2018 Keynote Speakers

Lunch, Tuesday, November 13, 2018

<strong>Dr. Daniel Longboat</strong>
Dr. Daniel LongboatAssociate Professor and Director of the Indigenous Environmental Studies and Science Program at Trent University
Dr. Dan Longboat – Roronhiakewen (He Clears the Sky) – is an Associate Professor in the Chanie Wenjack School for Indigenous Studies, Director of the Indigenous Environmental Studies and Sciences Program and the Director of the Indigenous Environmental Institute at Trent University in Peterborough.

Dr. Longboat belongs to the Turtle Clan of the Mohawk Nation and is a citizen of the Haudenosaunee, originally from Ohsweken the Six Nations community on the Grand River Territory.

Dr. Longboat earned a Bachelors Degree from Trent University in Native Studies with a special interest in Human Psychology. He received a Masters Degree in Environmental Studies and a Ph.D. in Environmental Studies from York University.

Dr. Longboat is currently an Associate Professor in the Department of Indigenous Studies and is the Founding Director of the Indigenous Environmental Studies and Sciences Program (IESS) at Trent University and the current Director of the newly formed Indigenous Environmental Institute (IEI). The IESS program is the first and only accredited university level program for Indigenous Environmental Studies and Sciences in North America. The Program is founded upon Indigenous Knowledge(s), which serves to support research and development of culturally based courses and integrated environmental science programs. The Program focuses upon Indigenous Peoples: health and the environment, traditional foods and medicines, natural resource restoration, community sustainability, international Indigenous networks, Indigenous languages, cultures and the recognition of Treaty Rights, cultural practices and traditional life ways.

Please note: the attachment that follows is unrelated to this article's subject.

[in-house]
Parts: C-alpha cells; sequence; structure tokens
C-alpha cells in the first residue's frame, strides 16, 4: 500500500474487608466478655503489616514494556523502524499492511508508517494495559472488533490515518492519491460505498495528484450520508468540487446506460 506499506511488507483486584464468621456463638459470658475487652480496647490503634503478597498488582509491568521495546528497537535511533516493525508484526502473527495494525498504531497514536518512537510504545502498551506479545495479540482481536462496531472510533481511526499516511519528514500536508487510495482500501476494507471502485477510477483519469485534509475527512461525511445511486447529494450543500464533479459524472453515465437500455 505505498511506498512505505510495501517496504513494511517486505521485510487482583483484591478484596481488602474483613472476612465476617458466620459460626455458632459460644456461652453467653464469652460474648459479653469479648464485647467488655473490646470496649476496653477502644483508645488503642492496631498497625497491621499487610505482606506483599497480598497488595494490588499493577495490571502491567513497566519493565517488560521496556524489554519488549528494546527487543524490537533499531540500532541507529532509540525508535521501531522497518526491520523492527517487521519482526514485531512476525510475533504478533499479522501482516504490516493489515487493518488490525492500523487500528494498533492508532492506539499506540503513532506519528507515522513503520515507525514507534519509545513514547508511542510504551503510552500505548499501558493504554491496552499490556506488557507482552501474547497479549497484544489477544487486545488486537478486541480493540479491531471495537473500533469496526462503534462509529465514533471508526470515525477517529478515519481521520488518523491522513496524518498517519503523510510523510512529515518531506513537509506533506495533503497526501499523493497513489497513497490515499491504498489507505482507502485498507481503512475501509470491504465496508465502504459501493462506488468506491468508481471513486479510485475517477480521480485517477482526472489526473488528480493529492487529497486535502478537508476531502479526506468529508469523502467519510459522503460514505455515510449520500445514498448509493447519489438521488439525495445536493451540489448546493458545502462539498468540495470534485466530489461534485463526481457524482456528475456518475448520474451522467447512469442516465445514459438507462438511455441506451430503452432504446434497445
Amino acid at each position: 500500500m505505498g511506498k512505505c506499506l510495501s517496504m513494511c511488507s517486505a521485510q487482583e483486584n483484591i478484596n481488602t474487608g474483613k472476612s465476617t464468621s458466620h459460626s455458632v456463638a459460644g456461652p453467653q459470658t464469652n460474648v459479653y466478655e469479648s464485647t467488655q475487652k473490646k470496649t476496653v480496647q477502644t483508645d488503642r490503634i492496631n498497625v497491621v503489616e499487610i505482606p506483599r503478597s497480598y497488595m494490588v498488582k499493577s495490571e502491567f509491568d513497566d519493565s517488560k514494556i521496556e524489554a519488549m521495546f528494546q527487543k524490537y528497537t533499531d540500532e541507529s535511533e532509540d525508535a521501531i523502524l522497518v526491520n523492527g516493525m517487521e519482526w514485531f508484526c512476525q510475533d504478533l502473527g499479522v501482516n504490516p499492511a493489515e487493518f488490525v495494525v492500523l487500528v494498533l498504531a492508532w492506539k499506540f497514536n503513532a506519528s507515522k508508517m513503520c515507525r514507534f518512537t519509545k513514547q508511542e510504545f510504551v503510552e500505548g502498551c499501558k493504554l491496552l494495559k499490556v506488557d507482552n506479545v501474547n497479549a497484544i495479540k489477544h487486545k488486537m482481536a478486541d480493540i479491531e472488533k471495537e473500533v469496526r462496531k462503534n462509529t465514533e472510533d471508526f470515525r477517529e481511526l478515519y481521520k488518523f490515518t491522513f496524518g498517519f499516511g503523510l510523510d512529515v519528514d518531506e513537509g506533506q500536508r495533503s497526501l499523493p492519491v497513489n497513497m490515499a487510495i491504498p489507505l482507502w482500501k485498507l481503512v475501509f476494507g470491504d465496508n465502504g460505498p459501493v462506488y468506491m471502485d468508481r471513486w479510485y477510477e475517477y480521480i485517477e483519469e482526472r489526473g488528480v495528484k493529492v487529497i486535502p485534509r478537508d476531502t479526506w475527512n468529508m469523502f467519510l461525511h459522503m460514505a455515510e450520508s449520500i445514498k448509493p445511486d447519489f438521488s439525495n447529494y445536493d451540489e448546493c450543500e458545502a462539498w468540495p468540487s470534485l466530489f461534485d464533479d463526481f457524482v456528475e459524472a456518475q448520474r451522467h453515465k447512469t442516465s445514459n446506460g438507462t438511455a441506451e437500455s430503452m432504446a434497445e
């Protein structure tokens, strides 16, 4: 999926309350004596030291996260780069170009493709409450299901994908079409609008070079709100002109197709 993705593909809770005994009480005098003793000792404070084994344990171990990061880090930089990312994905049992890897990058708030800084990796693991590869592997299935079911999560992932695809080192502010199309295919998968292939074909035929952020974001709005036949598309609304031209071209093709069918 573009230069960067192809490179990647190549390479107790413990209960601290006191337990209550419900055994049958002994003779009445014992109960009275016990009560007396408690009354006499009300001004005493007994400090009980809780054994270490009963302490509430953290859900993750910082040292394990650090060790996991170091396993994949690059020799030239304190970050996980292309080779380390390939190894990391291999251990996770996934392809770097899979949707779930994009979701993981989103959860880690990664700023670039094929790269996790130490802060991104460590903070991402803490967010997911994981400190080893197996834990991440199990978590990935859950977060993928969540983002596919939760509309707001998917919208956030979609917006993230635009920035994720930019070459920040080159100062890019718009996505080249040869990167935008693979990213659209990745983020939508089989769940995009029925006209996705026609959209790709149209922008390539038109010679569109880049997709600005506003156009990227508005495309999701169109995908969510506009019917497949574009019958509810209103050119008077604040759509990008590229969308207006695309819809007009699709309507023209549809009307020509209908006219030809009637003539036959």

Learn more about the Program at https://www.trentu.ca/iess.

Lunch, Wednesday, November 14, 2018

<strong>David Ullrich</strong>
David UllrichSenior Advisor, Great Lakes and St. Lawrence Cities Initiative
David Ullrich is an Advisor to the Great Lakes and St. Lawrence Cities Initiative where he served as executive director from 2003 to 2017. The Cities Initiative is a coalition of over 130 U.S. and Canadian mayors from across the Great Lakes and St. Lawrence Basin representing over 17 million people working to advance the protection and restoration of the resource. The Initiative leads many efforts to accelerate the work to become a more sustainable region by integrating the environmental, economic, and social activities to improve the quality of life and well being of its people.